The case of Charles Stuart is often cited as an example of a racial hoax. On 23 October 1989, in Boston, Stuart and his pregnant wife Carol were driving when, according to Stuart, a black gunman forced his way into the car and shot them both, hitting Carol in the head and Stuart in the body. Carol died later that night; the baby, delivered by caesarean section, died 17 days later. Still alive, Stuart drove away and called the police, who conducted a search of Mission Hill, Boston, a mostly black area. Stuart picked out Willie Bennett, a black man, from a photo lineup. The police shifted their attention onto Stuart when Stuart's brother Matthew told them that Stuart had committed the murder, and when they noted inconsistencies in Stuart's account. On 4 January 1990, Stuart committed suicide. The police later learned that Stuart had committed the murder to cash in on his wife's insurance policy.
In October 1994, in South Carolina, Susan Smith drowned her sons by putting them in her car and letting it roll into John D. Long Lake. She called the police and stated that an armed black man had hijacked her car with her two sons inside. After an extensive manhunt, Smith confessed that she had killed her sons, and, in July 1995, was sentenced to life imprisonment.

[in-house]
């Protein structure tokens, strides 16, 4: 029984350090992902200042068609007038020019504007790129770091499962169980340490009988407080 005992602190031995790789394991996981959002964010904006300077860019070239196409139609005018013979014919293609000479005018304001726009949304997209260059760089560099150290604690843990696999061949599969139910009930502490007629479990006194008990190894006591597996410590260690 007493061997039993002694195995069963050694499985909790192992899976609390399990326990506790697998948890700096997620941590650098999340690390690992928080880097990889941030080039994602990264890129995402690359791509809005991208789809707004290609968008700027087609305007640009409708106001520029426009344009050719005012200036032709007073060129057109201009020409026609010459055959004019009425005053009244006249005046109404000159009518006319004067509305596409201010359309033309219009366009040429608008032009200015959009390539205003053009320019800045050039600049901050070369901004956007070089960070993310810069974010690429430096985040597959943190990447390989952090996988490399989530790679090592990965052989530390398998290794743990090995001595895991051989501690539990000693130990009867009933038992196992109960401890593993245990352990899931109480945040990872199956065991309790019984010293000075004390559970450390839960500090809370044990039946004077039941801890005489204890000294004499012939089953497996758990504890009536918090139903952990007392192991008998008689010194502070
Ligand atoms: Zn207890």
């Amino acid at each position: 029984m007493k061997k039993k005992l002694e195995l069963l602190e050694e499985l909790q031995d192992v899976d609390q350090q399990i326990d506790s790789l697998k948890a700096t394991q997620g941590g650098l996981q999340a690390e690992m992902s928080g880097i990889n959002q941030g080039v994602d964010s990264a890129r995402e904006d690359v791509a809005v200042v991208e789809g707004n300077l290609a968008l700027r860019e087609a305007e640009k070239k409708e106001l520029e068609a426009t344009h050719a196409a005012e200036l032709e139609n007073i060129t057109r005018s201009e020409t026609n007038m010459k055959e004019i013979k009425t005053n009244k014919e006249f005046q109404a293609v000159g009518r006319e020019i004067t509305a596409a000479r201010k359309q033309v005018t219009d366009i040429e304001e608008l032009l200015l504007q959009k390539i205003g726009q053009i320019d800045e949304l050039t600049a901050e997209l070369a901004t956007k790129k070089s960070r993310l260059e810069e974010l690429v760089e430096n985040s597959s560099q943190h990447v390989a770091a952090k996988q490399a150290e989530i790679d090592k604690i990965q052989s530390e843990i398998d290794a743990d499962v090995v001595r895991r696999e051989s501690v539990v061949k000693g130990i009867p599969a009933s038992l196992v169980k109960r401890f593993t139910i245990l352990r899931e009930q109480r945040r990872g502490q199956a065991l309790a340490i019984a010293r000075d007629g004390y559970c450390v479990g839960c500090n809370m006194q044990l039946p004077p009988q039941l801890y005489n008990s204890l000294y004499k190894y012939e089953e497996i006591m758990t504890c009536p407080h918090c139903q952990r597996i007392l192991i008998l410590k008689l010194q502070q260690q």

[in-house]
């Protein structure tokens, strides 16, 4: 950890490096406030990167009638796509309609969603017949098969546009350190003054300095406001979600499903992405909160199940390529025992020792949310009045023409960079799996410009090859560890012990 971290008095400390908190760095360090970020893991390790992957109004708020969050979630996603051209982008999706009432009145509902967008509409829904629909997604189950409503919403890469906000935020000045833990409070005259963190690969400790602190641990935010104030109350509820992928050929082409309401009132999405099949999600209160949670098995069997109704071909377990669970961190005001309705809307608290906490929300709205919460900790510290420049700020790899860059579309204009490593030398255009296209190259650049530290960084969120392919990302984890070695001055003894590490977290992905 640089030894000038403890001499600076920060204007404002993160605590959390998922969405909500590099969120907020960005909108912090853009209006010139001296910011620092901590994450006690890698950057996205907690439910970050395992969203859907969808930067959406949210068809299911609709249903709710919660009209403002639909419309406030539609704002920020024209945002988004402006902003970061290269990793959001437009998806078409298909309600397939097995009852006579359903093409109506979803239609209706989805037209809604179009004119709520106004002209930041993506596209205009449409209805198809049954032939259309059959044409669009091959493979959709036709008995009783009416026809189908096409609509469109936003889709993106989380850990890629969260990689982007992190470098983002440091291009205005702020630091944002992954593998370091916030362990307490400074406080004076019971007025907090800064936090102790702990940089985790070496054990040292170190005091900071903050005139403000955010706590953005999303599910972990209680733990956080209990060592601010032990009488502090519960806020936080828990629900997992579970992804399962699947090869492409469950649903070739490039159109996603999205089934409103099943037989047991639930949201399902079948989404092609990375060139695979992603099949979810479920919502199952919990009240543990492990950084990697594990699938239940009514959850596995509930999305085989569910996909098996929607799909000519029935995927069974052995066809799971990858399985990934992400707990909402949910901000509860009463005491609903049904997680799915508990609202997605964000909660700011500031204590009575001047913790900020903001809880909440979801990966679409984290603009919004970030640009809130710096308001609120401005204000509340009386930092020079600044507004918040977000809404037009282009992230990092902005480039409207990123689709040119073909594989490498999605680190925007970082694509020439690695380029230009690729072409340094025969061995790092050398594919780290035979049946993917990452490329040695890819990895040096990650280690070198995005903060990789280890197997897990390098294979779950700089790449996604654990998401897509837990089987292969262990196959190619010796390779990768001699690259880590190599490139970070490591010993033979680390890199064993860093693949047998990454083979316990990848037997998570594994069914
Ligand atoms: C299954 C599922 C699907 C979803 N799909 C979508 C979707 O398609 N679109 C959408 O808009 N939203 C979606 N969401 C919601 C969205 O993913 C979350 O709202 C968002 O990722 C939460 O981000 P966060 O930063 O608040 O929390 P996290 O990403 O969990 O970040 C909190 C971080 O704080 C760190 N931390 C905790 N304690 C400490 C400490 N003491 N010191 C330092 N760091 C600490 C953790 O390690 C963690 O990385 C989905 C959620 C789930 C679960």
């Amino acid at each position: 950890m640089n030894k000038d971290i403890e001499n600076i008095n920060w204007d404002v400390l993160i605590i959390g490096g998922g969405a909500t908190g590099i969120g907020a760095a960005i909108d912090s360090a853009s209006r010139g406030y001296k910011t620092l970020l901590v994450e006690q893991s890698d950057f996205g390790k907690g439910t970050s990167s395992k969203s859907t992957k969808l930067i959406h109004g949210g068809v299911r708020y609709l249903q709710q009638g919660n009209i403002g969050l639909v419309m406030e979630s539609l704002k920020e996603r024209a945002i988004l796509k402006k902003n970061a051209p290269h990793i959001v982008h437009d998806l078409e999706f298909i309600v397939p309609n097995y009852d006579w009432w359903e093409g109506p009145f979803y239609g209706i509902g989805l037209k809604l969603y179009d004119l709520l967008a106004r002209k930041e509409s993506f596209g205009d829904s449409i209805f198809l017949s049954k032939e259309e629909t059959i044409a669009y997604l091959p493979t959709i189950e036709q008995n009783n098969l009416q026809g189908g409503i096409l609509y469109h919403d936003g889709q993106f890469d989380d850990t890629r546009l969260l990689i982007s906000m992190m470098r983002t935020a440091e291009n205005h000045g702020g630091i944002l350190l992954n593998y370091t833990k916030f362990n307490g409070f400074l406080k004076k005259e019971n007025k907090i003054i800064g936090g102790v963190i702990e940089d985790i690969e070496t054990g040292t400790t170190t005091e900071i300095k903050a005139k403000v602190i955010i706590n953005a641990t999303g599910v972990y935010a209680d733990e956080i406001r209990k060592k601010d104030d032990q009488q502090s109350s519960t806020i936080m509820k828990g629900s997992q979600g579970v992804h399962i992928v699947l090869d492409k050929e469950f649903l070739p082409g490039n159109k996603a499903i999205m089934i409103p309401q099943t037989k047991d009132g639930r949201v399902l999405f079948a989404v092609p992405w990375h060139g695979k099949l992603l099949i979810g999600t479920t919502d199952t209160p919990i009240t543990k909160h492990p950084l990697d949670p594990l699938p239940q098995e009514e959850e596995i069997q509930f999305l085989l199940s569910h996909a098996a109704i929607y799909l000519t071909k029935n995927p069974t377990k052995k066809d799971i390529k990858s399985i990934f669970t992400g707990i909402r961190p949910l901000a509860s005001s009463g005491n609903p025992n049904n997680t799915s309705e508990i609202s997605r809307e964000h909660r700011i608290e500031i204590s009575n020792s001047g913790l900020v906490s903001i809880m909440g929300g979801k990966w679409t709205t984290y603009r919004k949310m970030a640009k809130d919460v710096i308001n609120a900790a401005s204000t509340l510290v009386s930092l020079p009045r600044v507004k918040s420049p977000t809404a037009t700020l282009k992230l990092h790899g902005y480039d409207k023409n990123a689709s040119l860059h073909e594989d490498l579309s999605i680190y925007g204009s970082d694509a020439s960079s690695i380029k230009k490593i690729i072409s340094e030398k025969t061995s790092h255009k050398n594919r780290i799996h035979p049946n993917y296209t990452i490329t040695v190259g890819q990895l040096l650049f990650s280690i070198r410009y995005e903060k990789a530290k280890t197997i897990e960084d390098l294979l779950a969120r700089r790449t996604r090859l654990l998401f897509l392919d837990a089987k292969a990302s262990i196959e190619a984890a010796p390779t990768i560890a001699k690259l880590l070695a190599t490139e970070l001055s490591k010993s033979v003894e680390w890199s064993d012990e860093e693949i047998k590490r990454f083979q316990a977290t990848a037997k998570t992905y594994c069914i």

Tawana Glenda Brawley gained notoriety in 1987-88 for falsely accusing six white men of having raped her. The charges received widespread national attention because of her age (15), the persons accused (including police officers and a prosecuting attorney), and the shocking state in which Brawley was discovered after the rape (naked and covered with feces). Brawley's accusations were given widespread media attention in part from the involvement of her advisers, including the Reverend Al Sharpton and attorneys Alton H. Maddox and C. Vernon Mason). After hearing evidence, a grand jury concluded in October 1988 that Brawley had not been a victim of rape and that she herself may have created the appearance of an attack. Steven Pagones, the New York prosecutor whom Brawley had accused as being one of her assailants, successfully sued Brawley and her three advisers for defamation.
Duke lacrosse case
The Duke lacrosse case is to a criminal investigation into a 2006 false accusation of rape made against three members of the men's lacrosse team at Duke University in Durham, North Carolina by Crystal Gail Mangum, an African American student at North Carolina Central University who worked as a stripper, dancer and escort,. Many people involved in, or commenting on the case, including prosecutor Mike Nifong, called the alleged assault a hate crime or suggested it might be one.
The fallout from the case's resolution led to, among other things, the disbarment of prosecutor Mike Nifong.